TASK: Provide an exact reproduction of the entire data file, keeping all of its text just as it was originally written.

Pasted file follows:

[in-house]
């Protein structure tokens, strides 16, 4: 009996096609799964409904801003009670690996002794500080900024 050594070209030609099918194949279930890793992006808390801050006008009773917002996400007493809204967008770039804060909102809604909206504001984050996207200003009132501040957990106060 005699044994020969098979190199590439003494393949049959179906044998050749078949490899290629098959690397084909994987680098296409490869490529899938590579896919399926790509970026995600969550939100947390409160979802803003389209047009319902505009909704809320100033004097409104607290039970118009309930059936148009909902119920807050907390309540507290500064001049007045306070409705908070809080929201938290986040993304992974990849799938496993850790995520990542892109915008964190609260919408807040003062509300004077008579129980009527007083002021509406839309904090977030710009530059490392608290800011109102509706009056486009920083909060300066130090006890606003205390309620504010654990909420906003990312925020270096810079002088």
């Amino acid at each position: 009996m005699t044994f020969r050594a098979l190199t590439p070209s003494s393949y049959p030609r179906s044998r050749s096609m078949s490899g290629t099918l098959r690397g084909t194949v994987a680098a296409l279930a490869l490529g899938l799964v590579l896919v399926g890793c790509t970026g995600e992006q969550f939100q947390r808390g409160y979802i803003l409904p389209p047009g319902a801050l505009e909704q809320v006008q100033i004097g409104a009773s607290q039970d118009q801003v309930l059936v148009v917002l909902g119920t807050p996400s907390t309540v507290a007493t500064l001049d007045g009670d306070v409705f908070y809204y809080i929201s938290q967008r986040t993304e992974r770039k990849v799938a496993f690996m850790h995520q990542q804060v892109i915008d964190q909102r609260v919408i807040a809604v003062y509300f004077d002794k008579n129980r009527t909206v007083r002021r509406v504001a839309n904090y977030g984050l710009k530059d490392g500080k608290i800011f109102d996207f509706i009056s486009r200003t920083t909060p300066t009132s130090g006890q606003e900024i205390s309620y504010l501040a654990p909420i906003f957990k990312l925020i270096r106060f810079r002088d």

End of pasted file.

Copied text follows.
[in-house]
């Protein structure tokens, strides 16, 4: 009996096609799964409904801003009670690996002794500080900024 050594070209030609099918194949279930890793992006808390801050006008009773917002996400007493809204967008770039804060909102809604909206504001984050996207200003009132501040957990106060 005699044994020969098979190199590439003494393949049959179906044998050749078949490899290629098959690397084909994987680098296409490869490529899938590579896919399926790509970026995600969550939100947390409160979802803003389209047009319902505009909704809320100033004097409104607290039970118009309930059936148009909902119920807050907390309540507290500064001049007045306070409705908070809080929201938290986040993304992974990849799938496993850790995520990542892109915008964190609260919408807040003062509300004077008579129980009527007083002021509406839309904090977030710009530059490392608290800011109102509706009056486009920083909060300066130090006890606003205390309620504010654990909420906003990312925020270096810079002088």
């Amino acid at each position: 009996m005699t044994f020969r050594a098979l190199t590439p070209s003494s393949y049959p030609r179906s044998r050749s096609m078949s490899g290629t099918l098959r690397g084909t194949v994987a680098a296409l279930a490869l490529g899938l799964v590579l896919v399926g890793c790509t970026g995600e992006q969550f939100q947390r808390g409160y979802i803003l409904p389209p047009g319902a801050l505009e909704q809320v006008q100033i004097g409104a009773s607290q039970d118009q801003v309930l059936v148009v917002l909902g119920t807050p996400s907390t309540v507290a007493t500064l001049d007045g009670d306070v409705f908070y809204y809080i929201s938290q967008r986040t993304e992974r770039k990849v799938a496993f690996m850790h995520q990542q804060v892109i915008d964190q909102r609260v919408i807040a809604v003062y509300f004077d002794k008579n129980r009527t909206v007083r002021r509406v504001a839309n904090y977030g984050l710009k530059d490392g500080k608290i800011f109102d996207f509706i009056s486009r200003t920083t909060p300066t009132s130090g006890q606003e900024i205390s309620y504010l501040a654990p909420i906003f957990k990312l925020i270096r106060f810079r002088d």